Eliminating Waste... Non-Treehugger Style - Radiant

The Radiant Blog

I learned about, and became fascinated with, the Toyota Production System (TPS) while I was in University.

One of the main goals of the TPS is to eliminate waste, which come in forms that typically would not immediately come to mind. It has been said that the savings from waste reduction are much greater than reducing the number of employees, which is the typical, default strategy of many organizations and corporations.

Rather than increasing unemployment, let’s look at the following forms of waste.

  1. Over-production – Is your church or ministry wastefully over-producing anything without thinking through whether it is needed? Are you printing thousands of bulletin shells for that week, only to see 80% of them left in the seats once the service is over? 
  2. Motion (of operator or machine) – Do you have anyone traveling unnecessarily? 
  3. Waiting – Are there any staff members who sit idly by while waiting for things? Could the process/system be re-written to eliminate any waiting? Are people forced to sit around while their dial-up internet loads the page, and you don’t want to do a cost-benefit analysis to see if that time wasted would pay for the high speed?
  4. Conveyance - Are documents being printed and hand delivered between departments rather than just emailed?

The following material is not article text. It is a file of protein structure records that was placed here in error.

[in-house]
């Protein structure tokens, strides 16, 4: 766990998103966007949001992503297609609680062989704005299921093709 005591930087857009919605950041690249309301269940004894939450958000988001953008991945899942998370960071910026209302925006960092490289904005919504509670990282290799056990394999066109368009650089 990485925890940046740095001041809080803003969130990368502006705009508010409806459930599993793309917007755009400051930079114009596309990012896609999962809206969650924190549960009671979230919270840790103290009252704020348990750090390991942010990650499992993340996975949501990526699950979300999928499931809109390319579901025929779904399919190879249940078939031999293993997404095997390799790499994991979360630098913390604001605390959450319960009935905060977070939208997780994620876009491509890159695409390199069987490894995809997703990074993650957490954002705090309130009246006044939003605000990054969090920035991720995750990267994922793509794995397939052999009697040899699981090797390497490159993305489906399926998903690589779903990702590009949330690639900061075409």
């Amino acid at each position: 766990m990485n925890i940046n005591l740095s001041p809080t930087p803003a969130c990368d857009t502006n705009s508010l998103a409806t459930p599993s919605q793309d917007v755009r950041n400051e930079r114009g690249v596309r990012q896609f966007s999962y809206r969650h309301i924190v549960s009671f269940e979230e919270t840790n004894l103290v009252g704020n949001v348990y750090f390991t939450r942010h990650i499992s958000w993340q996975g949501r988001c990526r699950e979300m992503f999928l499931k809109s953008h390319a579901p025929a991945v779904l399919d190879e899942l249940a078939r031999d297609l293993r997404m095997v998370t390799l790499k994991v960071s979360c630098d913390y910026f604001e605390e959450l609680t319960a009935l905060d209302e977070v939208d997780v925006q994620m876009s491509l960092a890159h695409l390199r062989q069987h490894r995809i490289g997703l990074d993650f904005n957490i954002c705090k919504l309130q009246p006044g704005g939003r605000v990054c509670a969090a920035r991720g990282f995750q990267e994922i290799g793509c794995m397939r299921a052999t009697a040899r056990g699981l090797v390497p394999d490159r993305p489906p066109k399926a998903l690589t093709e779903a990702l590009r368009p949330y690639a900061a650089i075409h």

5. Processing itself – Are the ways that things are being processed just flat out inefficient and/or redundant? An extreme example would be for bookkeeping still being done on paper, rather than electronically.
  6. Inventory – Did you pay to have a billion bulletin shells printed in 1989, only to have them changed about 10 times since then…and they are still sitting around? Are you keeping old equipment, which takes up storage space, and then finding yourself undergoing an expansion project for more room?
  7. Correction (rework and scrap) – Do you have a terrible Quality management system, which causes the reproduction of another million of something that had a small spelling error?

Financial stewardship in Christianity is the belief that God is the true owner of our possessions. As such, we will be held accountable to God for the way in which we manage those possessions (resources) that have been given to us. I encourage your church or ministry to look at ways waste elimination efforts can be improved.